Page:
1. I love those easy to use chimney starters. However, if you don't like that method, there is another alternative to that and to the option of using lighter fluid/paper as a starter in your outdoor cooking.

                            When I was a Girl Scout leader, I learned this method which recycles a number of environmentally friendly items and taught it to the girls in our troop. Take a cardboard egg carton and fill each "egg space" with either dryer lint and/or sawdust. Combining the two ingredients or using either ingredient works very well. Take remnant wax from used candles or other wax you might have and melt and pour. Whenever you want to start a charcoal fire or a fire in your fireplace, you have a free, environmentally friendly firestarter as each of these items would be going in the trash....works like a charm. Just break off the desired amount and light. You are on you way to dinner or a nice cozy fire. It's free and you are doing a little bit to help the environment. What a good use for dryer lint or sawdust and combined with the cardboard egg cartons and left-over wax, it's just magic!

                            Even the Boy Scouts started using them and they even worked when it was raining.

                            10 Replies
                            1. re: Laura Morrow

                              Thanks to all the responses. After reading them all, it sounded like the issue most people had is with the lighter fluid and how that can impart a bad taste. OK, so how about I try lighting the charcoal in the bowl of the grill with newspaper, and without lighter fluid? I mean, how hard can that be? My main thought was that it just seemed to me like the chimney starter was just a vessel to hold the charcoal, and that the actual lighting and heating of the coals could be done almost as easily by just doing it in the grill. Or is the chimney starter really SO much of a better and easier way that it justifies needing one?

                              1. re: stratford

                                why it works better is in the name - chimney - there is a huge flow of air channeling upwards through it once you light the bottom. this brings heat and air to the charcoal above very quickly and efficiently - that will not happen in the bowl w/out it. the chimney is like a little jet engine (alton brown used it for searing tuna on one show)

                                1. re: stratford

                                  You can do that. But it is sometimes difficult to get the charcoal going, and it always takes quite a while before the coals are ready. The main problem is insufficient airflow--you've either got to draw air through the four little holes in the bottom of the bowl or get it to flow down from above--against the current of heat that's rising out of the grill.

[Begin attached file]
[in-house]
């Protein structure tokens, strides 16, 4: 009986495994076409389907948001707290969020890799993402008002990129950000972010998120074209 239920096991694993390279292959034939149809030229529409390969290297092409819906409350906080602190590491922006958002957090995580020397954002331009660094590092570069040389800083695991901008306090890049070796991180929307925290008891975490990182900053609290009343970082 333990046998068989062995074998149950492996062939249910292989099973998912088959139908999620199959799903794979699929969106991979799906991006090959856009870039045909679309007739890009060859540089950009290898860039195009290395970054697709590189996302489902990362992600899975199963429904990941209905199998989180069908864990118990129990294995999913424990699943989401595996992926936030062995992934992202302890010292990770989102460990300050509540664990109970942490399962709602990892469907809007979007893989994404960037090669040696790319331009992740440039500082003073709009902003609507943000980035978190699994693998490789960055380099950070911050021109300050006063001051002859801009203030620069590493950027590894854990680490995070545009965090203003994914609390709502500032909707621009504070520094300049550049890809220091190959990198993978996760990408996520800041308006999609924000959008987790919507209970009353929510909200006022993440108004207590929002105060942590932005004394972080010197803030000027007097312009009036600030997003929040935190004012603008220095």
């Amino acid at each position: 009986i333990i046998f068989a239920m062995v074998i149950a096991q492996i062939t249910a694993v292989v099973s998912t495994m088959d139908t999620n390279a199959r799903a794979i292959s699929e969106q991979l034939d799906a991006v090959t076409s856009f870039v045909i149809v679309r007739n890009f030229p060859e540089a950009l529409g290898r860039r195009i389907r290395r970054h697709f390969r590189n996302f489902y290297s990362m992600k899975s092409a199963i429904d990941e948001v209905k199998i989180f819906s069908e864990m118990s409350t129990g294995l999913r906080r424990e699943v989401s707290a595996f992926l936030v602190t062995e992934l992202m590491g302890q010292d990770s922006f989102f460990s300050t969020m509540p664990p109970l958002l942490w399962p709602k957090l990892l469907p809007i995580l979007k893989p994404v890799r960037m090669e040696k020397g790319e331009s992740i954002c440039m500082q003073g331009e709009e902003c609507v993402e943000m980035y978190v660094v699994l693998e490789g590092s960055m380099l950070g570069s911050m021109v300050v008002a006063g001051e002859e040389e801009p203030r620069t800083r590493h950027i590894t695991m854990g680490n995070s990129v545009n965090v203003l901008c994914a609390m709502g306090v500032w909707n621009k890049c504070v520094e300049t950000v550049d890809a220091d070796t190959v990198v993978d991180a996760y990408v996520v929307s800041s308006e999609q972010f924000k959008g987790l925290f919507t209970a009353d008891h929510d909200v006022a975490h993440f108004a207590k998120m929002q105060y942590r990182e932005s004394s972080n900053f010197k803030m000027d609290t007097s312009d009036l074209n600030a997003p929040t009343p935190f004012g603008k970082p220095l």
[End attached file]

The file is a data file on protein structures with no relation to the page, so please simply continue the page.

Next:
Blowing on the coals helps, but sticking your head into a bowl of sparks and combustion byproducts has its downsides. Rigging a bellows (or a blow-drier) to inject air into the bottom of the grill will get things cooking pretty quickly, but requires extra tools and modifications.

                                  Or you could just use a chimney. The entire bottom is open, so combustion will create a draft that sucks cold air into the chimney, where it flows over the burning newspaper (and later the hot coals) at the bottom, igniting the coals higher up, and creating an even stronger draft, which lights more coals, etc., etc.

                                  Seriously, you don't need one. There are plenty of other ways to get charcoal lit. They just don't work as well.

                                  1. re: stratford

                                    Not to mention that it can annoy your neighbors. I keep thinking I'm going to figure out which of mine always lights up with the fluid and go buy them a chimney.

                                    It's the only way of lighting that actually gets turbocharged if there's a breeze.

                                    In summary, not just "yes" but "hell, yes."

                                    1. re: ted

                                      i almost did the same... i actually got the people below me to start using one, and was going to throw one into the balcony next door, but they moved

                                      1. re: thew

                                        I did the same. The people next door were using so much lighter fluid that we could smell it in our house. I went over and gave them my old chimney starter and a foot-high stack of newspapers, and never smelled lighter fluid again.

                                    2. re: stratford